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Behçet’s syndrome 

Behçet’s syndrome
Chapter:
Behçet’s syndrome
Source:
Oxford Textbook of Rheumatology (4 ed.)
Author(s):

Sebahattin Yurdakul

, Emire Seyahi

, and Hasan Yazici

DOI:
10.1093/med/9780199642489.003.0135_update_003
Previous versions of this chapter are available. To view earlier versions of this chapter view the full site here.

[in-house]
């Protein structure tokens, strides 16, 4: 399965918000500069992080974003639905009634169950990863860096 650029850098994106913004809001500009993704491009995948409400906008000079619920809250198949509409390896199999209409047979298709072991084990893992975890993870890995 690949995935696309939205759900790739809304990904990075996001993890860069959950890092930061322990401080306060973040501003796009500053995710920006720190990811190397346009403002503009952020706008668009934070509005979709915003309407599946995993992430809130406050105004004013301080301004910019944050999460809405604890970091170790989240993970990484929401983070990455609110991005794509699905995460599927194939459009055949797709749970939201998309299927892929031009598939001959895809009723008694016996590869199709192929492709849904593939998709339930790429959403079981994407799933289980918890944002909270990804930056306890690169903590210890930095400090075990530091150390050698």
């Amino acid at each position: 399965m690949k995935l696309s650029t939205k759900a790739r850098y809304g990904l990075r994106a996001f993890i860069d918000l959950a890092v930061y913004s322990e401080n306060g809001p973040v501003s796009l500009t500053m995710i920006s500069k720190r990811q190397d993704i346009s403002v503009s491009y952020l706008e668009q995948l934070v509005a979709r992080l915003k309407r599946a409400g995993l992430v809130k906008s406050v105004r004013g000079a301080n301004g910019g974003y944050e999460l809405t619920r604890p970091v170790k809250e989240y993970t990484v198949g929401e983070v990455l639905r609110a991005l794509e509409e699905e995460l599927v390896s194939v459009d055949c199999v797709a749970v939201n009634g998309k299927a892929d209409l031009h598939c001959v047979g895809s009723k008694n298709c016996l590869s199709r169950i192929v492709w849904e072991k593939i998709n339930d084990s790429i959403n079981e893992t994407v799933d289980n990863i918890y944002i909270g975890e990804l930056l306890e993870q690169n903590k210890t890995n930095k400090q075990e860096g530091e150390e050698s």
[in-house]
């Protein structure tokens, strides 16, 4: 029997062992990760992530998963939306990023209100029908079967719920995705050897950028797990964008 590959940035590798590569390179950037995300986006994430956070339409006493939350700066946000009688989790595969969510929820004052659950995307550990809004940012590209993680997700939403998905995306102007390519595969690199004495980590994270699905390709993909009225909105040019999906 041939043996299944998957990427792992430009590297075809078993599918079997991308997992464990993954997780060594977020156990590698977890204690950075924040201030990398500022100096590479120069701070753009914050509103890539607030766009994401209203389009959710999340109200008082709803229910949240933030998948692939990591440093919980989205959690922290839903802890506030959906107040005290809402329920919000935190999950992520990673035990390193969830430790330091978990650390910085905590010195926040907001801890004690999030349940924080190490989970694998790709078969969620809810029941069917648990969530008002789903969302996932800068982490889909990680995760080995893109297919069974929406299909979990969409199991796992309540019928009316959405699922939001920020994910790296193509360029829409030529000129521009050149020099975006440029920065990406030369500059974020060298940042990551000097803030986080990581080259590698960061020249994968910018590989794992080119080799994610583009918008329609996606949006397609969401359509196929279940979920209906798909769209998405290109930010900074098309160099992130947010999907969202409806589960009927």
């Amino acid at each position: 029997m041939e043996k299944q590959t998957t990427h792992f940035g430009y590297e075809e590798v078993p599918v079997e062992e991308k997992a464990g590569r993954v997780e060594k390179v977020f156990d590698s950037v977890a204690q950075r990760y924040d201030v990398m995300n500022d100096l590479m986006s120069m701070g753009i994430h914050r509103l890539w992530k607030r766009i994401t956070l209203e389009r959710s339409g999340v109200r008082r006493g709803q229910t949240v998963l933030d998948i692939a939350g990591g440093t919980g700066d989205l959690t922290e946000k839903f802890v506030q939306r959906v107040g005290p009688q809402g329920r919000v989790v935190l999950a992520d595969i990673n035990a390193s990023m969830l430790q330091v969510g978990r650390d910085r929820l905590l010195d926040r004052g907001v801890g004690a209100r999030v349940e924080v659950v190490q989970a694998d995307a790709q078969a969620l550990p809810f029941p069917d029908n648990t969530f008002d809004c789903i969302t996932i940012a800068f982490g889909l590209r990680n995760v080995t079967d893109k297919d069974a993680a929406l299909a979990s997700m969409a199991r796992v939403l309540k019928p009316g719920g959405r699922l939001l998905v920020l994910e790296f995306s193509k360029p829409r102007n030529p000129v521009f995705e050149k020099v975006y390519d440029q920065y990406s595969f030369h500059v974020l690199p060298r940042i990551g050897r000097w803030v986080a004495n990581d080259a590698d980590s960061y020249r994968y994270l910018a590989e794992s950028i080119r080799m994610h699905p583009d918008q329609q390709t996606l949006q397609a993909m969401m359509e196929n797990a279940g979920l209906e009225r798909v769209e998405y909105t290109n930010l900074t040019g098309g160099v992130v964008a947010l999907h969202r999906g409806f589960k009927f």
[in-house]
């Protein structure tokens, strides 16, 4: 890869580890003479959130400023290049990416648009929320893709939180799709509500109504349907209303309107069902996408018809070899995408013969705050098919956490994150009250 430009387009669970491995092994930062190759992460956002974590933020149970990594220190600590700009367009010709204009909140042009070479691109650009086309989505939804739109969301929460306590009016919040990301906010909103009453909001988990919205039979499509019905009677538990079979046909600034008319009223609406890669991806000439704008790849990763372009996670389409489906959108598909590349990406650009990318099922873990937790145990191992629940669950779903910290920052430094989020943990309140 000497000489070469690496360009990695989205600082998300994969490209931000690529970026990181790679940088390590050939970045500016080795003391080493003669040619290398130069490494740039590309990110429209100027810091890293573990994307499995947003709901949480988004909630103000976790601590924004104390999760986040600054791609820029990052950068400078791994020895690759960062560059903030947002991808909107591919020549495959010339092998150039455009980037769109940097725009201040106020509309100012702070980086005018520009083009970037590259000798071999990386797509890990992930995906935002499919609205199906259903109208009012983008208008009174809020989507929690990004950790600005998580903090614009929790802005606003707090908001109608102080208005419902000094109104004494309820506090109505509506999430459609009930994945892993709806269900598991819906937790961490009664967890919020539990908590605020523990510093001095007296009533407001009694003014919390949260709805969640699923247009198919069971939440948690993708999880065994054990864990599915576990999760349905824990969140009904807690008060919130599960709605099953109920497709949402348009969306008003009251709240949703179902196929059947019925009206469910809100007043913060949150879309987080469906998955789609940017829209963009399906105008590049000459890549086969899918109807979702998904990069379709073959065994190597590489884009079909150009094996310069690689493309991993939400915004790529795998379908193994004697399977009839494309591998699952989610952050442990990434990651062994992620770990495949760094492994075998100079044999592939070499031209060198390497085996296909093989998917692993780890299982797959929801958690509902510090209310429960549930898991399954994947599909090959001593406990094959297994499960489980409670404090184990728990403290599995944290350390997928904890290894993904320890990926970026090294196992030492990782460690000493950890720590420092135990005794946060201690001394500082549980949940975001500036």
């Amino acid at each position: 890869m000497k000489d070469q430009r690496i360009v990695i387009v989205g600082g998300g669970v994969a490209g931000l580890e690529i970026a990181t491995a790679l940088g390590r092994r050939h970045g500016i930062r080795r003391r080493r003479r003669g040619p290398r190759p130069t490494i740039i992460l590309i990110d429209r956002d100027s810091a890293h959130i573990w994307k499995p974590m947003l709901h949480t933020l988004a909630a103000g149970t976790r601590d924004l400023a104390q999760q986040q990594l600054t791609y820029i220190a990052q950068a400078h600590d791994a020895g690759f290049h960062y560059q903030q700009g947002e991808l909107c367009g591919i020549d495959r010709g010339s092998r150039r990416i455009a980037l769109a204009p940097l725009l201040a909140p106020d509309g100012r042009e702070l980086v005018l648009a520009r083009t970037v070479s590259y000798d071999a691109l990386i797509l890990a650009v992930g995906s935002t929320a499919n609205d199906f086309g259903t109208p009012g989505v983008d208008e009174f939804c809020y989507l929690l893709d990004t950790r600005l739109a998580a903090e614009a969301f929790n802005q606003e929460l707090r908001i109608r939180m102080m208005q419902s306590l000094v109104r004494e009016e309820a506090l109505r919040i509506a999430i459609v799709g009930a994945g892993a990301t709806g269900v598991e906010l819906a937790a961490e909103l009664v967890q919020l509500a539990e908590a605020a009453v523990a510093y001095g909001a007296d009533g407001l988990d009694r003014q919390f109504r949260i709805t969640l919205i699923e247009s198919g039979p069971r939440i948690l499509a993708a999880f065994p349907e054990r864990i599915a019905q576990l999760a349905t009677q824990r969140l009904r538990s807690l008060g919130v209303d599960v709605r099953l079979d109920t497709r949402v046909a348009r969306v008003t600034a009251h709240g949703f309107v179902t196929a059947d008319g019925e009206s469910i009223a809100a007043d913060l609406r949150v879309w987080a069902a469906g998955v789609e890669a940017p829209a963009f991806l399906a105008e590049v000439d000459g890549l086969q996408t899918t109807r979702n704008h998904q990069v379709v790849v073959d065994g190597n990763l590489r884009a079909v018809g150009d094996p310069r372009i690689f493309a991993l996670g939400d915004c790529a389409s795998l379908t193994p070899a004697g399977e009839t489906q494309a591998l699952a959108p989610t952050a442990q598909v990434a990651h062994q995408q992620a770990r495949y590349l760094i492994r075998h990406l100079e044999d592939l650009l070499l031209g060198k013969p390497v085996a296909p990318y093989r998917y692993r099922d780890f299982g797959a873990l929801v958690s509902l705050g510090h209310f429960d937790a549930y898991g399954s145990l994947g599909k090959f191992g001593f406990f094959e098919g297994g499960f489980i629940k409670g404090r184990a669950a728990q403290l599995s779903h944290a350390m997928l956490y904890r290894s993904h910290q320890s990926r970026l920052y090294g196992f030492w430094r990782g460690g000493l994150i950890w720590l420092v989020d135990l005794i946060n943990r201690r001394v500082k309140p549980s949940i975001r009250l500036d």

Behçet’s syndrome is a systemic inflammatory panvasculitis (affecting all sizes of vessels) of unknown aetiology. It is in vogue to include it among the systemic autoinflammatory conditions. Behçet’s syndrome is more frequent along the ancient ’Silk Route’ across Asia than it is in Western countries. The usual onset is the second or third decade, equally affecting either gender. However, young patients and male patients have more severe disease. Almost all patients have recurrent oral ulceration. Scar-forming genital ulcers, a variety of skin lesions including acneiform, erythema nodosum-like lesions, arthritis, potentially blinding panuveitis, thrombophlebitis, gastrointestinal disease, central nervous system (CNS) involvement, and life-threatening bleeding pulmonary artery aneurysms are seen. The pathergy phenomenon is a heightened tissue inflammatory response. The strongest genetic association is with HLA B51. There are immunological aberrations but not prominent enough to call it an autoimmune disease. Similarly, Behçet’s syndrome does not fit easily into the broad concept of autoinflammatory diseases. The histopathology is also non-specific and the diagnosis is mainly clinical. Differentiation from Crohn’s disease is very difficult. In more than one-half of the patients the disease burns out in time, thus only symptomatic therapy is indicated in some patients. However, eye involvement, pulmonary vascular disease, thrombophilic complications, CNS involvement, and gastrointestinal disease need prompt recognition and treatment. Brief courses of glucocorticosteroids along with immunosuppressives including the newer biologicals, interferon, and colchicine are commonly used. However, controlled clinical trials are not available for some of these medications especially when thrombophilia, CNS, and gastrointestinal disease are present.

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